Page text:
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‘Magaluf Ghost Town,’ a look at the weirder-than-fiction reality of Mallorca’s notorious party resort | Culture

Voice Of EU



In early March, Variety magazine published a list of 10 emerging Spanish filmmakers to look out for. Topping the list was Miguel Ángel Blanca, born in the Catalan city of Sabadell in 1982. He is already familiar to some as the front man of the Barcelona band Manos de Topo, dubbed “the rodents of sarcasm” by this newspaper in 2016. “The funniest thing is that no one on the list was exactly young,” notes Blanca from his current home in Barcelona.

Blanca owes the honor to his latest oeuvre, Magaluf Ghost Town, a hybrid documentary with elements of horror and comedy about one of the most notorious party resorts in Mallorca. “The film is a love letter to these decaying tourist spots that were once sort of incredible but which have been spoiled with time, losing their rationale,” he explains. “Magaluf is a fascinating place, a fiction in itself – the perfect place to build new myths and legends for these kinds of locations.”

In 2003, Blanca graduated from the Cinema and Audiovisual School of Catalonia (ESCAC). Around that time, he began writing songs with fellow student and future film director Alejandro Marzoa, and together they founded what would become Manos de Topo. Their first album, Ortopedias bonitas (2007), was included by the music magazine Rockdelux in its list of Best Albums of the 2000s.

When the band’s album Caminitos del deseo was released in 2014, the pair’s interest in cinema was already ramping up. That year, Blanca directed his first feature film, Después de la Generación Feliz (or After the happy generation) under the pseudonym Guillothina. He also released Un lloc on caure mort (or A place to drop dead) with Raúl Cuevas, a documentary on how the singer of the band Autodestrucció juggles his middle-class life and his punk career, and for which Blanca received the Best National Documentary Award at the 2014 In-Edit Festival. In 2015 he released La extranjera (or The foreigner), a sci-fi documentary hybrid that contemplated the gentrification of a Barcelona invaded by tourism, sowing the seeds for his later project in Magaluf.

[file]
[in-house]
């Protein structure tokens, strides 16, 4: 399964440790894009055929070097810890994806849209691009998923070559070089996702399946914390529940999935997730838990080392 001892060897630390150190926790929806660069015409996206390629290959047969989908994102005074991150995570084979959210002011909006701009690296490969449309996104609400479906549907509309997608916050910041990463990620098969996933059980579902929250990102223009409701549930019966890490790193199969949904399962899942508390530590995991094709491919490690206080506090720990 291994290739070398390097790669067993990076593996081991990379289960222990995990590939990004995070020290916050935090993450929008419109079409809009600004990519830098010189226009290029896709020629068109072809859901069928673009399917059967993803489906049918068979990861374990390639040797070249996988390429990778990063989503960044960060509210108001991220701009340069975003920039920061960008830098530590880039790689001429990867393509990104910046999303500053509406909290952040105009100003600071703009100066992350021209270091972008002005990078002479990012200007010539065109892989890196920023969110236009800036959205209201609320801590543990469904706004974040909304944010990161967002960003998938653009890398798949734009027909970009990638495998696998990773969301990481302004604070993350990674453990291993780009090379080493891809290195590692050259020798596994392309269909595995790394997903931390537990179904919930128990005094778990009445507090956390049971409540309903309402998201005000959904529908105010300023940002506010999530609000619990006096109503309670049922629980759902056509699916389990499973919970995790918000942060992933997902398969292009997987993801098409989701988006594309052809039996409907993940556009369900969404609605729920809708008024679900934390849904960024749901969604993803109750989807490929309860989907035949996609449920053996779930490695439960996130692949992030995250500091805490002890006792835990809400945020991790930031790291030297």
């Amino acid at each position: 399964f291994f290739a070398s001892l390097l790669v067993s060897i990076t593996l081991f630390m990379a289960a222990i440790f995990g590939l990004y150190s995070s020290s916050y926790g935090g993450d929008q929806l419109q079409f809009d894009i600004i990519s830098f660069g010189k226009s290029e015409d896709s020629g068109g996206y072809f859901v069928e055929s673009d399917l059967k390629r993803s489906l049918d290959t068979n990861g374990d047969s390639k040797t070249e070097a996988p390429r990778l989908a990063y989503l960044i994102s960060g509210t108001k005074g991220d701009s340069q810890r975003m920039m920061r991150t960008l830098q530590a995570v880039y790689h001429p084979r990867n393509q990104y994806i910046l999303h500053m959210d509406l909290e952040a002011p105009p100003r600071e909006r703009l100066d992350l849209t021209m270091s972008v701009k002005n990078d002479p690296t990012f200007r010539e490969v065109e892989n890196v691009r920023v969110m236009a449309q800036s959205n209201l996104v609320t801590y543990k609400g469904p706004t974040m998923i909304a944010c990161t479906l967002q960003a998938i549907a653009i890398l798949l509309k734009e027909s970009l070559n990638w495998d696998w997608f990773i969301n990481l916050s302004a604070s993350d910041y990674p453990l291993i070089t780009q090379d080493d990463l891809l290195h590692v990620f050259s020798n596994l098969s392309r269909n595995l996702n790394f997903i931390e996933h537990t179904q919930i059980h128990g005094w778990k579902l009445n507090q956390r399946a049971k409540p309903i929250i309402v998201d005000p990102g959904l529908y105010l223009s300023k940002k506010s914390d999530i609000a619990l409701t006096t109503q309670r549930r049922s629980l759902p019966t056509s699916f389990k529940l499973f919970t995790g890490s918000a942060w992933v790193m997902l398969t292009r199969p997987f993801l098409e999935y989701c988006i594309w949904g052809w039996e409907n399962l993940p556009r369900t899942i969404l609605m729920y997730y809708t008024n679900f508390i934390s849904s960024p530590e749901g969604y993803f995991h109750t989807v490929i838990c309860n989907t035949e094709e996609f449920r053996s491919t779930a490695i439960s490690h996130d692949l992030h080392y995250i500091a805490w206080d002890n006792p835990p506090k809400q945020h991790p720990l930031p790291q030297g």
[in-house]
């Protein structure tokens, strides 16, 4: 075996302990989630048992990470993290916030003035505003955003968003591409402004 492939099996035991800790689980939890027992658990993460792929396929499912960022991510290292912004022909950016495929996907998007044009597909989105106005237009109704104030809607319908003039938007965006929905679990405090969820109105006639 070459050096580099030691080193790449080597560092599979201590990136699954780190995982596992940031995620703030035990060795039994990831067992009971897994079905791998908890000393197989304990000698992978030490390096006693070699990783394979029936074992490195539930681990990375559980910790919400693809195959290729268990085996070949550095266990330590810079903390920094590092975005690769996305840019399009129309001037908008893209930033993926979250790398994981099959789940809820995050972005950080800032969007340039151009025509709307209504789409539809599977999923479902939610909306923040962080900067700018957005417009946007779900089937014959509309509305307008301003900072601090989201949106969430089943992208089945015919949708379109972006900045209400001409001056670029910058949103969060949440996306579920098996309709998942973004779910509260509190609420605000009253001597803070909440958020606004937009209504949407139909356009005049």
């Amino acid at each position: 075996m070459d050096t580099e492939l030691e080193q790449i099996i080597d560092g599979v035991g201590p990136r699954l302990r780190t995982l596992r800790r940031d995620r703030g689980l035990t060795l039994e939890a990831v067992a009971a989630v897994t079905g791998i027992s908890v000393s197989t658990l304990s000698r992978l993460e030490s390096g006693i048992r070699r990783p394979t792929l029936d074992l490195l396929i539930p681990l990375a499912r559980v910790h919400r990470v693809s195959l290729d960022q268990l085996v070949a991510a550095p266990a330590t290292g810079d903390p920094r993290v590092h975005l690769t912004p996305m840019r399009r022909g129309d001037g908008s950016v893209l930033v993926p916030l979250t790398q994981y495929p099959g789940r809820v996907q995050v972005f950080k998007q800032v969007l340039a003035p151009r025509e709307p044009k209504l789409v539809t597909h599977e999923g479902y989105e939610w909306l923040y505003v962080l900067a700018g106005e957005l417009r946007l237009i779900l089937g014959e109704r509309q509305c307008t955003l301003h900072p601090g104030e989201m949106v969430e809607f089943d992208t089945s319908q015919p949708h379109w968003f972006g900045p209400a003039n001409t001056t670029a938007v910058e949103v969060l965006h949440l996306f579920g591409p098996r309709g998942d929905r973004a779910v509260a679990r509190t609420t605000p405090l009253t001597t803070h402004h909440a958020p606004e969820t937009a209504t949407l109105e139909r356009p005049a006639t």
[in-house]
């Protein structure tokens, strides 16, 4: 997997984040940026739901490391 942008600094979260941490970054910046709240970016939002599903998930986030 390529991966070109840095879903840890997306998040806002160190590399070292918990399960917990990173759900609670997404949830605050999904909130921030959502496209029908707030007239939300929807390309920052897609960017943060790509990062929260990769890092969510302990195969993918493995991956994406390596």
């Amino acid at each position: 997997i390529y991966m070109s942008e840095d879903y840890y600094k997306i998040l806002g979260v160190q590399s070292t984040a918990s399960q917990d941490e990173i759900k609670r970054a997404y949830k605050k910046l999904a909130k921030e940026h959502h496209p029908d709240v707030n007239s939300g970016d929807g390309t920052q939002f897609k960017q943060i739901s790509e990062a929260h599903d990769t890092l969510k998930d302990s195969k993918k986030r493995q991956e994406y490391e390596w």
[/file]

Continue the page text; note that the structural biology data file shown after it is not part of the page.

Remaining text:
Magaluf: the world’s biggest movie set

The filmmaker and musician Miguel Ángel Blanca, director of 'Magaluf Ghost Town.'
The filmmaker and musician Miguel Ángel Blanca, director of ‘Magaluf Ghost Town.’JORDI COTRINA / Jordi Cotrina

“There are many versions of Magaluf,” Blanca explains. “When I went for the first time, I wanted to check if everything they said was true: the madness, the ‘balconing’ [jumping between hotel balconies], the ‘mamading’ [fellatios].” In the summer of 2014 there was global indignation at a video of a contest in which a drunk girl practiced fellatio on several men in exchange for drinks. “But what exactly was Magaluf?” asks Blanca, formulating the question that inspired the piece. “What was truly going on there? Why did people want to go there on vacation? Suddenly, I realized that the place was a kind of tourist utopia where anything is possible.”

Consequently, Blanca set out to make a documentary that would also build fictions within real space. “We have played with the buildings as if they were TV sets,” he says. “It’s clear that it’s a murky, controversial place, but a lot of magic can also emerge from it.” Although the team arrived on the island in 2015 with the intention of filming the mostly British tourists, they soon realized that the really interesting aspect was the local population that had to deal with them every year. “How do they do it? How do they manage this love-hate relationship with all these people who feed them while destroying their town?” the director muses. “We found it a super-interesting duality. There was also a certain respect for the tourists. When you walked into a local bar, everyone would go quiet.”

To make the documentary they had in mind, they needed to find the right people. They realized that many of those they talked to were suspicious, believing they were going to shoot the umpteenth sensational report on Magaluf. Until finally they stumbled across Rubén and Tere, the two locals around whom the plot revolves.

“Rubén was a 17-year-old who was studying to become a waiter,” says Blanca. “He felt that his future was already determined and he found it very boring. I thought he was a very cool character to talk to about how a teenager grows up in a tourist town like this one. To build the fictional aspects of the documentary, I asked him: what would you like to do with the tourists? If you had to shoot your own movie, what would you do? Then he confessed that there were things he had experienced involving tourists that were not too different from fiction; he told me about the relationship young locals have with drunken holidaymakers when they are on the beach at 5am.”

The poster for 'Magaluf Ghost Town' was created by the Barcelona painter Clara S. Prous, “It has something familiar and at the same time strange that fits perfectly with the essence of the film,” explains director Miguel Ángel Blanca.
The poster for ‘Magaluf Ghost Town’ was created by the Barcelona painter Clara S. Prous, “It has something familiar and at the same time strange that fits perfectly with the essence of the film,” explains director Miguel Ángel Blanca.Clara S. Prous